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Credit card authorized user: what to know and how to add one

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If you have shared expenses with a spouse or loved one, you might have considered making them a credit card authorized user on your account. Doing this allows the authorized user to make purchases with their own physical credit card that’s attached to your account.

Credit card authorized usership isn’t all fun and games, though. An authorized user can seriously hurt the primary cardholder’s credit history, so strict boundaries and responsibilities need to be put in place.

There are pros and cons to becoming or adding an authorized user, and we break them all down for you below.

What is an authorized user?

An authorized user is someone who has access to your credit but isn’t responsible for the debt, or making monthly payments.

By making someone an authorized user on your account, you grant them access to your credit card limit, meaning they can spend as they please but you remain the primary person responsible for paying off the debt.

How does being an authorized user affect your credit score?

The short answer? It likely doesn’t. Credit card companies don’t typically report authorized users to the credit bureaus, like Equifax and TransUnion. This means that the authorized user only has access to credit, but they aren’t actually building up a credit history of their own.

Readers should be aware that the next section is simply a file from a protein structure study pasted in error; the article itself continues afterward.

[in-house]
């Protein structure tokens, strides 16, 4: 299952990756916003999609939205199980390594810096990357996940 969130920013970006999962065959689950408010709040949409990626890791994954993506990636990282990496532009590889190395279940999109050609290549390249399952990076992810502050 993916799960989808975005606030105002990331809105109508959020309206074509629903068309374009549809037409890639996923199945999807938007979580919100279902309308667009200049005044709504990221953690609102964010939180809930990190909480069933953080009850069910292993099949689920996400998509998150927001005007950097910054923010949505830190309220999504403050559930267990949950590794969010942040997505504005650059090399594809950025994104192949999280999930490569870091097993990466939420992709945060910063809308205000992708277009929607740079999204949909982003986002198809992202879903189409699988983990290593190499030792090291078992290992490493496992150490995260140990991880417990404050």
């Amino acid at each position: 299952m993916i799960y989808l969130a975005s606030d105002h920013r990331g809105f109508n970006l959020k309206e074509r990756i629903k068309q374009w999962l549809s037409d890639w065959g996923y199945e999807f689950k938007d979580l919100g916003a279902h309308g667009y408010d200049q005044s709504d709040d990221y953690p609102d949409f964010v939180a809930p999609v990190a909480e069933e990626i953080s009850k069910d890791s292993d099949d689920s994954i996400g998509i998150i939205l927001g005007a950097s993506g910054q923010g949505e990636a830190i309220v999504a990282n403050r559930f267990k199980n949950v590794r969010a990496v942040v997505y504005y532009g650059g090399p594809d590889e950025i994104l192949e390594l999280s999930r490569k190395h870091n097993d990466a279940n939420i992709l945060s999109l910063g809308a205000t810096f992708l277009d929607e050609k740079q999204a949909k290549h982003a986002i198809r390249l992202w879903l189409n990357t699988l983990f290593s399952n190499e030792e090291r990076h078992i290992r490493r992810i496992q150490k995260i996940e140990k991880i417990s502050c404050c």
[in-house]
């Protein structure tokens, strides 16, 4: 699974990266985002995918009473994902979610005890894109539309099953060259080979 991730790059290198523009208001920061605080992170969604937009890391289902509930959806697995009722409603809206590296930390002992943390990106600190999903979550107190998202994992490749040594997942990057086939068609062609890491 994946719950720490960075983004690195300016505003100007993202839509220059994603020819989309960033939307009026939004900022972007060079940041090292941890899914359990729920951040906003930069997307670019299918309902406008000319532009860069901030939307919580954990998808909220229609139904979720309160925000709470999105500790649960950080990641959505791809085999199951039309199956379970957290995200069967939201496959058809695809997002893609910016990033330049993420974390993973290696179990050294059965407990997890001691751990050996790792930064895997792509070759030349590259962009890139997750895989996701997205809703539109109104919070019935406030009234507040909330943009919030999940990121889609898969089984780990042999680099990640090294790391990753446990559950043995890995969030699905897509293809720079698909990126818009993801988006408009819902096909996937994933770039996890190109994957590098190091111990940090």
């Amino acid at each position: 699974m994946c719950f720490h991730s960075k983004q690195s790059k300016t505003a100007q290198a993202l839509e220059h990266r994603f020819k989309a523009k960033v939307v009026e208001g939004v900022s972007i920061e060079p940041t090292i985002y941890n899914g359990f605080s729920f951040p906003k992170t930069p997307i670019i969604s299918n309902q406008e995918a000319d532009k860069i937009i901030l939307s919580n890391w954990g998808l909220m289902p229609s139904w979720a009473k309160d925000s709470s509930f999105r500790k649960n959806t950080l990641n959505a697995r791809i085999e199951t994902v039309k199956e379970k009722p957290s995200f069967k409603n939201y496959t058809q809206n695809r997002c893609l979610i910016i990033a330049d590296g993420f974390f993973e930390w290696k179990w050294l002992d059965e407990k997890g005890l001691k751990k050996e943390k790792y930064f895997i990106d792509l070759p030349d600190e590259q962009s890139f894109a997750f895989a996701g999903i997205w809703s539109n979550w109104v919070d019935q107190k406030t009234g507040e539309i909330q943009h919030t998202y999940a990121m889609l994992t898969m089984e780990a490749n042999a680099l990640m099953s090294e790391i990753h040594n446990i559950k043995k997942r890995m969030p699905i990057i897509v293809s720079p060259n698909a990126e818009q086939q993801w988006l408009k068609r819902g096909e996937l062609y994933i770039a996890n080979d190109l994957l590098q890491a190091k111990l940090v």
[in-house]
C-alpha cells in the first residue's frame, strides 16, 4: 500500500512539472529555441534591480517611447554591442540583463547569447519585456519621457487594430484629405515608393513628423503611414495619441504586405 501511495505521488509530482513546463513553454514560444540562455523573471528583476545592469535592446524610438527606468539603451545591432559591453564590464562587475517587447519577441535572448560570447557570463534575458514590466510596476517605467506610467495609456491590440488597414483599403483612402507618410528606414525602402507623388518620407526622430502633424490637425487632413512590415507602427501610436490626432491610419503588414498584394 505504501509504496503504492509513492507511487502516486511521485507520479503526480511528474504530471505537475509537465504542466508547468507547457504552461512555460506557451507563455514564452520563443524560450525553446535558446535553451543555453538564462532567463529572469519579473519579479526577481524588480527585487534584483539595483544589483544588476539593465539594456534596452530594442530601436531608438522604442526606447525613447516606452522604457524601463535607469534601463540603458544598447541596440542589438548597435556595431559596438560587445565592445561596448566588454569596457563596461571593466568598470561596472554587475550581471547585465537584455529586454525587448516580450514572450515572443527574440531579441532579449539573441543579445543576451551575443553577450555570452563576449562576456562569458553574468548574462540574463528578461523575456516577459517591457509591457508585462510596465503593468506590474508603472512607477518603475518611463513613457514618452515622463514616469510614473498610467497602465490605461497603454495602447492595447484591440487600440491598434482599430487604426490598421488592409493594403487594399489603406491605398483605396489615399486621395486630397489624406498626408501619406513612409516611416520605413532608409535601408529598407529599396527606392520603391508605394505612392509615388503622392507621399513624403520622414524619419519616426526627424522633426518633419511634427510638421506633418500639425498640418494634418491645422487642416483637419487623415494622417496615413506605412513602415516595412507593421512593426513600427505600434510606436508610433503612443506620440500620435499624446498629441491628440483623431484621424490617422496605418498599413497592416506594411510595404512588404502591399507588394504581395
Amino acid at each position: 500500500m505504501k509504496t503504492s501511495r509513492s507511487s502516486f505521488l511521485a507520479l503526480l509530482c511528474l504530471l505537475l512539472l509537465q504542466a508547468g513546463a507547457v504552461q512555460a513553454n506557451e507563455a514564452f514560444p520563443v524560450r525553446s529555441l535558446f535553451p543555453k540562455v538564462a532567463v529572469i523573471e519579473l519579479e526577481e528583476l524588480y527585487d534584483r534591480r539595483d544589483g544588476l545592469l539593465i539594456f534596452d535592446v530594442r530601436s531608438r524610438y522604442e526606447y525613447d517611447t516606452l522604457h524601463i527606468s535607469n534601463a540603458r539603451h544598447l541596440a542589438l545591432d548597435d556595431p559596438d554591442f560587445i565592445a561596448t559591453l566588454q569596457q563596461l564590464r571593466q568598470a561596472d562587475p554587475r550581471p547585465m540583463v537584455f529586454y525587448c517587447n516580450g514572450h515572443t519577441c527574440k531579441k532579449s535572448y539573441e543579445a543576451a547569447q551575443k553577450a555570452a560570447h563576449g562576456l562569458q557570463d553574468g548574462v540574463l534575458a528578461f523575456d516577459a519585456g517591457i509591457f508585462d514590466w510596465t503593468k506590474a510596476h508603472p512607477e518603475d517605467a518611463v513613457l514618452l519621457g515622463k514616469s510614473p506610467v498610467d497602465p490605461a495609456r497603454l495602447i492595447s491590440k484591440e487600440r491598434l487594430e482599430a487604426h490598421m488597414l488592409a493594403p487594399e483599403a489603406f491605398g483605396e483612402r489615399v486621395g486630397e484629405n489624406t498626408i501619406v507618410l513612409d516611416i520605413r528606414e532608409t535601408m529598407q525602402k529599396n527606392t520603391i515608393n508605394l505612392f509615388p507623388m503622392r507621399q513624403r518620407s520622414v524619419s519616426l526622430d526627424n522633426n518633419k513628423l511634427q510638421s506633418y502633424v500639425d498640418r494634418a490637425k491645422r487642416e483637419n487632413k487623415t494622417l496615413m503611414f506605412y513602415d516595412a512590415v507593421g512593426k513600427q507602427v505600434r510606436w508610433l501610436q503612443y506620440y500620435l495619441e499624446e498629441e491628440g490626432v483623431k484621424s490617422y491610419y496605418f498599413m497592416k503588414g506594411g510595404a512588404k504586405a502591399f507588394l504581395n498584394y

The long answer? Being an authorized user could impact your credit score, but — and this is important — only if the credit card issuer reports authorized users to the credit bureaus. Each credit card company has different policies around this so it’s best to check with yours first, particularly if your main goal in adding an authorized user to your account is to help them improve their credit score. It’s never a guarantee, so don’t count on building up your credit by becoming an authorized user.

That said, if the credit card issuer does indeed report authorized user activity to one of the credit reporting agencies, then the authorized user could benefit from credit building. It’s important for the authorized user to keep in mind, however, that their credit activity and history will then be determined by the behaviour of the primary cardholder.

If the primary cardholder has a good credit score and the issuer reports authorized users to the bureaus, the authorized user may benefit from a positive credit score impact. A good credit score is determined by several factors, including making payments on time and keeping your utilization ratio below 30%. In this scenario, if the primary cardholder is reckless with their credit, it could negatively impact the authorized user’s credit score.

Are authorized users responsible for payments?

No. Authorized users are not legally responsible for the debt of the primary cardholder, which is why it’s important to make sure that if you’re adding an authorized user to your account, it’s someone you trust.

This is one of the major benefits of being an authorized user, though: you’re not on the hook for making payments toward the primary cardholder’s balance. This is a nice way to have access to credit without the responsibility of being beholden to a payment schedule or interest charges.

However, authorized users shouldn’t take this as free rein to spend as much as they want. The primary cardholder is still solely responsible for making credit card payments, so any reckless behaviour will impact them directly.